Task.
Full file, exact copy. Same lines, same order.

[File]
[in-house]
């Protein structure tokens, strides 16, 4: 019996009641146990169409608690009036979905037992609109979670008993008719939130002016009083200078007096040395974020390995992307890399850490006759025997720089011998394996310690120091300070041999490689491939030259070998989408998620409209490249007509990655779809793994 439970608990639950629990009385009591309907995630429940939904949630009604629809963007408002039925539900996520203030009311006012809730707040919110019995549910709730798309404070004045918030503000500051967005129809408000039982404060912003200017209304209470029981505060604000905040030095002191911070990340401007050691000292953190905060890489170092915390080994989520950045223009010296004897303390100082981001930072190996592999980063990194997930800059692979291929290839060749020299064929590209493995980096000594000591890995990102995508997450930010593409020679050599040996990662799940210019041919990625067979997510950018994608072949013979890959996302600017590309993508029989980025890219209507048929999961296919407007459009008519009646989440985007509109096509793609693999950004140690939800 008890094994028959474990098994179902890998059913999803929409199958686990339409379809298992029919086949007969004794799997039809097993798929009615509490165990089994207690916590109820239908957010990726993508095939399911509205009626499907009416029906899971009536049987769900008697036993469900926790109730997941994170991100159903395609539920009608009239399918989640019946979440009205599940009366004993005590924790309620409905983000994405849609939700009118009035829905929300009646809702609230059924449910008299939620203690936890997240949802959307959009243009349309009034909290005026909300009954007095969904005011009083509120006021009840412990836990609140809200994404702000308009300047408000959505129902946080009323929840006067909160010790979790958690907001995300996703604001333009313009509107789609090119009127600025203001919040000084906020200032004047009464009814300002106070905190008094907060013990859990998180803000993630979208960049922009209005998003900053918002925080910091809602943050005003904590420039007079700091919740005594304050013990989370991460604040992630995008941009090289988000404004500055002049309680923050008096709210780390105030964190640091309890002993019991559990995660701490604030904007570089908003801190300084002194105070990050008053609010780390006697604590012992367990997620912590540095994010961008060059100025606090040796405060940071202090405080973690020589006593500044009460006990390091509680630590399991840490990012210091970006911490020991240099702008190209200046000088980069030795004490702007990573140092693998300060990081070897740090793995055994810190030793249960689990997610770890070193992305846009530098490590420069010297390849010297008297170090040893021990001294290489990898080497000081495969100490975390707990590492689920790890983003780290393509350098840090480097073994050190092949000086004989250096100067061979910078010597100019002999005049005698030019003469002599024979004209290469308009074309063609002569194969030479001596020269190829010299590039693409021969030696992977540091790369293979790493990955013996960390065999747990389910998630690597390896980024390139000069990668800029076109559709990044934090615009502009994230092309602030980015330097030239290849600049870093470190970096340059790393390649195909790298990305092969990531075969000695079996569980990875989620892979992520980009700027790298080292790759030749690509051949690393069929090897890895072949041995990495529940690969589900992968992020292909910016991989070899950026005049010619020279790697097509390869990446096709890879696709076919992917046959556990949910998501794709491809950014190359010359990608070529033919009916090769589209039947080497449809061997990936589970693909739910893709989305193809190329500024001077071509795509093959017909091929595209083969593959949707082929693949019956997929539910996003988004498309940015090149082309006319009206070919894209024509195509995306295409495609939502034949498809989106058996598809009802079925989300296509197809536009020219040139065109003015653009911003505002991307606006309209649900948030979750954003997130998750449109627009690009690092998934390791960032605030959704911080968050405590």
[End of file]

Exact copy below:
[in-house]
């Protein structure tokens, strides 16, 4: 019996009641146990169409608690009036979905037992609109979670008993008719939130002016009083200078007096040395974020390995992307890399850490006759025997720089011998394996310690120091300070041999490689491939030259070998989408998620409209490249007509990655779809793994 439970608990639950629990009385009591309907995630429940939904949630009604629809963007408002039925539900996520203030009311006012809730707040919110019995549910709730798309404070004045918030503000500051967005129809408000039982404060912003200017209304209470029981505060604000905040030095002191911070990340401007050691000292953190905060890489170092915390080994989520950045223009010296004897303390100082981001930072190996592999980063990194997930800059692979291929290839060749020299064929590209493995980096000594000591890995990102995508997450930010593409020679050599040996990662799940210019041919990625067979997510950018994608072949013979890959996302600017590309993508029989980025890219209507048929999961296919407007459009008519009646989440985007509109096509793609693999950004140690939800 008890094994028959474990098994179902890998059913999803929409199958686990339409379809298992029919086949007969004794799997039809097993798929009615509490165990089994207690916590109820239908957010990726993508095939399911509205009626499907009416029906899971009536049987769900008697036993469900926790109730997941994170991100159903395609539920009608009239399918989640019946979440009205599940009366004993005590924790309620409905983000994405849609939700009118009035829905929300009646809702609230059924449910008299939620203690936890997240949802959307959009243009349309009034909290005026909300009954007095969904005011009083509120006021009840412990836990609140809200994404702000308009300047408000959505129902946080009323929840006067909160010790979790958690907001995300996703604001333009313009509107789609090119009127600025203001919040000084906020200032004047009464009814300002106070905190008094907060013990859990998180803000993630979208960049922009209005998003900053918002925080910091809602943050005003904590420039007079700091919740005594304050013990989370991460604040992630995008941009090289988000404004500055002049309680923050008096709210780390105030964190640091309890002993019991559990995660701490604030904007570089908003801190300084002194105070990050008053609010780390006697604590012992367990997620912590540095994010961008060059100025606090040796405060940071202090405080973690020589006593500044009460006990390091509680630590399991840490990012210091970006911490020991240099702008190209200046000088980069030795004490702007990573140092693998300060990081070897740090793995055994810190030793249960689990997610770890070193992305846009530098490590420069010297390849010297008297170090040893021990001294290489990898080497000081495969100490975390707990590492689920790890983003780290393509350098840090480097073994050190092949000086004989250096100067061979910078010597100019002999005049005698030019003469002599024979004209290469308009074309063609002569194969030479001596020269190829010299590039693409021969030696992977540091790369293979790493990955013996960390065999747990389910998630690597390896980024390139000069990668800029076109559709990044934090615009502009994230092309602030980015330097030239290849600049870093470190970096340059790393390649195909790298990305092969990531075969000695079996569980990875989620892979992520980009700027790298080292790759030749690509051949690393069929090897890895072949041995990495529940690969589900992968992020292909910016991989070899950026005049010619020279790697097509390869990446096709890879696709076919992917046959556990949910998501794709491809950014190359010359990608070529033919009916090769589209039947080497449809061997990936589970693909739910893709989305193809190329500024001077071509795509093959017909091929595209083969593959949707082929693949019956997929539910996003988004498309940015090149082309006319009206070919894209024509195509995306295409495609939502034949498809989106058996598809009802079925989300296509197809536009020219040139065109003015653009911003505002991307606006309209649900948030979750954003997130998750449109627009690009690092998934390791960032605030959704911080968050405590």